Vision loss occurs in approximately 30% of patients with anteriorly draining indirect carotid-cavernous fistulas and can be due to increased intraocular pressure, retinal vessel occlusion, ischemic optic neuropathy, or even proliferative retinopathy leading to tractional retinal detachment (59). Increased intraocular pressure also can be a result of angle closure from massive choroidal effusion (84). However, not all anteriorly draining indirect carotid-cavernous fistulas necessarily present with ocular or orbital signs. This finding is illustrated by Ikeda and colleagues who described a woman with an anteriorly draining indirect carotid-cavernous fistula presenting only with headache and isolated abducens nerve palsy. In this case, the presence of anastomoses between the superior ophthalmic vein and angular facial vein was thought to prevent pressure buildup in the superior ophthalmic vein, thus, the lack of ocular or orbital signs (40).
Another feature that distinguishes an indirect from a direct carotid-cavernous fistula is its waxing and waning nature. A high percentage of indirect carotid-cavernous fistulas will close or improve spontaneously, with rates as high as 60% (77). Spontaneous closure of an indirect fistula site may even occur in patients who present with florid clinical symptoms such as optic neuropathy and orbital congestion (13). Improvement is thought to be due to spontaneous thrombosis of the fistula site. Recurrences or changes in clinical symptoms may occur as these clots dissolve or migrate, thus, diverting blood flow to different areas.
A retrospective study of 47 patients with cavernous-carotid fistulae (26 indirect, 21 direct) revealed a similar percentage of headache and ophthalmic symptoms and signs (proptosis, conjunctival injection, ophthalmoparesis, chemosis, visual acuity loss) between the 2 groups (31). The average age of patients with indirect fistulae was 62 years, compared to 48 years for those with direct fistulae. Patients with indirect fistulae were more likely to have elevated intraocular pressure and fundus abnormalities; a bruit and history of trauma were significantly more common in patients with direct fistulae. Patients who presented with vision loss were 3 times more likely to have residual symptoms, independent of carotid-cavernous fistula classification.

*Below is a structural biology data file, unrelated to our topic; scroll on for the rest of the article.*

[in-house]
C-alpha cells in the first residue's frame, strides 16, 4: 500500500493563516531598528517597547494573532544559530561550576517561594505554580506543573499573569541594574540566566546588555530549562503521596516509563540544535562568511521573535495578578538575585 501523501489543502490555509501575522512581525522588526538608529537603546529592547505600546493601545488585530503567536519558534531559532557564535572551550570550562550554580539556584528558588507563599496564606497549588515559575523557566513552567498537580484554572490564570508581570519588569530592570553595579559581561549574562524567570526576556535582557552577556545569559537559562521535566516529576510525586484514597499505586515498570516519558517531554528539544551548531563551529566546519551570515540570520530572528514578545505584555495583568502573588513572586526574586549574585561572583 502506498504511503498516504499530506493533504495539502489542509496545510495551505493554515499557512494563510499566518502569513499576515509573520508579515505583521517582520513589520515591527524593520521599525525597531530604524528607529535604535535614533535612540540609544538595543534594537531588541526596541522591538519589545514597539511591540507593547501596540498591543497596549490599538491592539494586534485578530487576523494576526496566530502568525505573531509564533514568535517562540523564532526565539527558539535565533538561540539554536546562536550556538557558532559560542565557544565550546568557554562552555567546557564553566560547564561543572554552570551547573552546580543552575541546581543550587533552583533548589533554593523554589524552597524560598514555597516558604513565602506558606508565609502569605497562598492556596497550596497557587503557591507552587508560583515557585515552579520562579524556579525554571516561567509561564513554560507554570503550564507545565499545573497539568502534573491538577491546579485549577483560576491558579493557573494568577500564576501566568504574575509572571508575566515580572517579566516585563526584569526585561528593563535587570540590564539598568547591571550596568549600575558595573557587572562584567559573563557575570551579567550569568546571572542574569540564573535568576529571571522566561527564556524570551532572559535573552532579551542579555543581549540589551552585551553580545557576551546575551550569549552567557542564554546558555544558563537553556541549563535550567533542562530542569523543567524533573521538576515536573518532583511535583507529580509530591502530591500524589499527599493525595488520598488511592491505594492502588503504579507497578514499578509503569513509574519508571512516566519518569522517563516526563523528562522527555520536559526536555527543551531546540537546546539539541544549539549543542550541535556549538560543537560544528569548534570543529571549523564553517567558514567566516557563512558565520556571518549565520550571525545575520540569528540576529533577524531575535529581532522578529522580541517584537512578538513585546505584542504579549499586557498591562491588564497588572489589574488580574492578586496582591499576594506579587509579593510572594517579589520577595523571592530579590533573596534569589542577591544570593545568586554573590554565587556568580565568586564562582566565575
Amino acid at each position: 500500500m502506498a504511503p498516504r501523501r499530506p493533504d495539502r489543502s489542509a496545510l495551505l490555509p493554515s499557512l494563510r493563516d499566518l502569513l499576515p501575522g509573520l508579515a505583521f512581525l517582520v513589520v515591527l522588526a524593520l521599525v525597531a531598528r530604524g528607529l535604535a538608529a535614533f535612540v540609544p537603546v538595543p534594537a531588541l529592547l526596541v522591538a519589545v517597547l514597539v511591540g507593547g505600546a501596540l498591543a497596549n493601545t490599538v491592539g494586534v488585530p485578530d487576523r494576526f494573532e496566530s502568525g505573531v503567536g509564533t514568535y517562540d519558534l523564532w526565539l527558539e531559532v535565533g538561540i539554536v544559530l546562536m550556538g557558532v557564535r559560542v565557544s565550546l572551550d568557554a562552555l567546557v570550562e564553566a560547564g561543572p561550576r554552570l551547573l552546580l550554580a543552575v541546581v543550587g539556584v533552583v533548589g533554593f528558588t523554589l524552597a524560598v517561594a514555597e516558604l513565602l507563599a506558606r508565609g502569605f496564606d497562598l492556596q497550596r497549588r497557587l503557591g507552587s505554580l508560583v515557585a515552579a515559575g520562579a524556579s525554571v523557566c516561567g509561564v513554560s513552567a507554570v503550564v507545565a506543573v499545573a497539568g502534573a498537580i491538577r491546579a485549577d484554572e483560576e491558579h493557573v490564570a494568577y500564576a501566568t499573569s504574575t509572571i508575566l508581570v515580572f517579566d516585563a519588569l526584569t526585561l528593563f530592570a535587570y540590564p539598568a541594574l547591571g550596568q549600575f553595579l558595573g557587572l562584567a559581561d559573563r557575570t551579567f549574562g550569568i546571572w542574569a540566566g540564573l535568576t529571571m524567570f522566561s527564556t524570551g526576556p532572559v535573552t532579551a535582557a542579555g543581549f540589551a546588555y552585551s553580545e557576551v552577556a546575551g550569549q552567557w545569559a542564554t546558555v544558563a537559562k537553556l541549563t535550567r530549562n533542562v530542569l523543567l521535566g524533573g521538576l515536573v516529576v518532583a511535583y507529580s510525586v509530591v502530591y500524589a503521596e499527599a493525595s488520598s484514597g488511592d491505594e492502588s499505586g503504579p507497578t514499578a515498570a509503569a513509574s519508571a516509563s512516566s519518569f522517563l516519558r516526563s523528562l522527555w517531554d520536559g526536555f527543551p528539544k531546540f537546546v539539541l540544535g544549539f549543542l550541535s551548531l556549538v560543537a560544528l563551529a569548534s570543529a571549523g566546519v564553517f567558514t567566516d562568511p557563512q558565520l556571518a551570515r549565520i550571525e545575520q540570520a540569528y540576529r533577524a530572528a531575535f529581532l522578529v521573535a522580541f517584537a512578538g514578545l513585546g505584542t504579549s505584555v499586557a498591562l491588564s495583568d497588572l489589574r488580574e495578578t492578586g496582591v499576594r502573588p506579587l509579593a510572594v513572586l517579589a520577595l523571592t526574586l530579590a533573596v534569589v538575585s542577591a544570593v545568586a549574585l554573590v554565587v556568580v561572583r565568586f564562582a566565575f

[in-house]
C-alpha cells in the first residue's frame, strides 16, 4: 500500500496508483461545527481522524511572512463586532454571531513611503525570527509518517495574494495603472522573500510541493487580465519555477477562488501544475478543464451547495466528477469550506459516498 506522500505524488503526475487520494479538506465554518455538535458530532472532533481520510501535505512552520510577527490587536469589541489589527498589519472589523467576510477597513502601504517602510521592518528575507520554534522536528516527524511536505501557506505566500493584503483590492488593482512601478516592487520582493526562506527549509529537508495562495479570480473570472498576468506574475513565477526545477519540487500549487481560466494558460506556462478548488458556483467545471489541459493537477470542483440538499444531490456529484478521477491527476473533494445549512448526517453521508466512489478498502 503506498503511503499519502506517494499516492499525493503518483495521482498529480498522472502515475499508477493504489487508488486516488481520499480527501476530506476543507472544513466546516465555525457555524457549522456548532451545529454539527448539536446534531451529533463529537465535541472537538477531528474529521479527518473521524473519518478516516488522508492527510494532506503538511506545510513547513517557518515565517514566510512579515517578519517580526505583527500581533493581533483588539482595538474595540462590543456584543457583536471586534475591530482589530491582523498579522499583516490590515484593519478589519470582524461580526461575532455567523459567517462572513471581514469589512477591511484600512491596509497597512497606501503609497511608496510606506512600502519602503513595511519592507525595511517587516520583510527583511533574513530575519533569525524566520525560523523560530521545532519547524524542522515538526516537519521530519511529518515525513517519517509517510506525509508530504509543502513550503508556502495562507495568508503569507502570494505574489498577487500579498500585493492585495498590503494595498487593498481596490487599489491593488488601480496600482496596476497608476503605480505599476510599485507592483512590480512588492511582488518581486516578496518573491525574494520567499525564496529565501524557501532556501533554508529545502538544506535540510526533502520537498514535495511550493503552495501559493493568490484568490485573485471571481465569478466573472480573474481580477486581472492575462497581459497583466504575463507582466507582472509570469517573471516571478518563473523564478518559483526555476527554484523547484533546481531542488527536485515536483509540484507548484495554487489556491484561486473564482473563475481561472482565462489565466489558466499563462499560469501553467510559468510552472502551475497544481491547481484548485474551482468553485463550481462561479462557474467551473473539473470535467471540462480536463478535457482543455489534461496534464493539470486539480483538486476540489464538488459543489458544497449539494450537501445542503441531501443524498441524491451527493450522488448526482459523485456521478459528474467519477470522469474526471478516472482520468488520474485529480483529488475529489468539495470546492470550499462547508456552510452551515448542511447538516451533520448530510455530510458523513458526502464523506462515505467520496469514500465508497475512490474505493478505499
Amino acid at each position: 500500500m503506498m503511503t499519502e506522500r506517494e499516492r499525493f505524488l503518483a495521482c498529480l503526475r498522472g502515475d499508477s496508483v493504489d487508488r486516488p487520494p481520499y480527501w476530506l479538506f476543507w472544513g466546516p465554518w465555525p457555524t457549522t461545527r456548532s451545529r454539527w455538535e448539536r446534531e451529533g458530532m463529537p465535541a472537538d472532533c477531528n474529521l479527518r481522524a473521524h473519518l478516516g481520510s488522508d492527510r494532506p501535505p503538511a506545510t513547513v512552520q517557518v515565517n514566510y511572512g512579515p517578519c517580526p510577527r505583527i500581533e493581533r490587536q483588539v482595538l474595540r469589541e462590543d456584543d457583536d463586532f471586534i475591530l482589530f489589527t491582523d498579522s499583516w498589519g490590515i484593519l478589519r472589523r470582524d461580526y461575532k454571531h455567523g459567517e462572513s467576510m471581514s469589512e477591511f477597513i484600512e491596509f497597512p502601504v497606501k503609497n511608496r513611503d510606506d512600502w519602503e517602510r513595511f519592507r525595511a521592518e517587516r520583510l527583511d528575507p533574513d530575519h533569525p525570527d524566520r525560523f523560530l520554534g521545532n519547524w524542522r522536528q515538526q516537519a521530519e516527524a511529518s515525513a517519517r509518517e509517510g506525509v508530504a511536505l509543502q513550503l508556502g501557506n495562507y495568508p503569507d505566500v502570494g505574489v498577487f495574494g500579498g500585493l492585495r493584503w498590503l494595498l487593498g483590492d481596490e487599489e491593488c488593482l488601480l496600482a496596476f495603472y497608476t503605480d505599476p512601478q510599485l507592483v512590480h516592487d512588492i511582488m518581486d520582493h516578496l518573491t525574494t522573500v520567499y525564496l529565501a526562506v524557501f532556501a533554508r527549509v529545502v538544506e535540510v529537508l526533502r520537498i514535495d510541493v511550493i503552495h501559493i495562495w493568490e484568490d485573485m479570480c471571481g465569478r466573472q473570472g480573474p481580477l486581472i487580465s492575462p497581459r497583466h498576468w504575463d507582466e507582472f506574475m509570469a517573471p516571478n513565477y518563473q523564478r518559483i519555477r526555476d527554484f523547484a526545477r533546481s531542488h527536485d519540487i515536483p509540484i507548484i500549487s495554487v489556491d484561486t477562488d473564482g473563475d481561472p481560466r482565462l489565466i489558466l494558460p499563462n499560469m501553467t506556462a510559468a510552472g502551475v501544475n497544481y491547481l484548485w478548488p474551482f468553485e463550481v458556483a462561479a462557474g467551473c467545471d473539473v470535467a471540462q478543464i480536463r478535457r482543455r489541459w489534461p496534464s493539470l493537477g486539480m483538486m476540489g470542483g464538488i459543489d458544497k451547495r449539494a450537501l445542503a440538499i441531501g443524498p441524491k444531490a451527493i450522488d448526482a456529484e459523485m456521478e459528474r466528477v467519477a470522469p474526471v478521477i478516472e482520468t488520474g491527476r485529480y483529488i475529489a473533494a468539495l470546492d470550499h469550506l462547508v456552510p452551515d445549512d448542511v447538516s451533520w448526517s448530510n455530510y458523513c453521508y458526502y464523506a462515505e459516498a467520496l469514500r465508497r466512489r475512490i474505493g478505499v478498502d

The overall prognosis of a carotid-cavernous is fistula good, with over 80% experiencing complete cure after endovascular treatment (28). The primary source of mortality with indirect carotid-cavernous fistulas is intracerebral hemorrhage, which occurs rarely at a rate of approximately 1.8% per year in these patients (22). A large proportion (up to 60%) of indirect carotid-cavernous fistulas will close spontaneously or after diagnostic angiography alone, thus, obviating the need for intervention with its attendant risks (77; 15). Therefore, the treating physician may choose to closely observe a patient with an indirect carotid-cavernous fistula as long as the ocular symptoms remain mild and there are no neurologic symptoms. Although elevated intraocular pressure occurs commonly in indirect carotid-cavernous fistulas, it does not necessarily require intervention beyond medical management. In 1 series of 14 eyes, 9 had elevated intraocular pressure of which only 3 had unfavorable intraocular pressure control. Only 1 of these eyes required glaucoma surgery (41). However, the clinician must balance this conservatism with the fact that vision loss can result from other causes besides increased intraocular pressure. These other causes include irreversible ischemic optic neuropathy, proliferative retinopathy, and choroidal detachment and effusion (35). Obviously, if the patient develops uncontrollably high intraocular pressure, intractable exposure keratopathy from proptosis, unacceptable diplopia, or intracerebral hemorrhage, then closure of the fistula is warranted.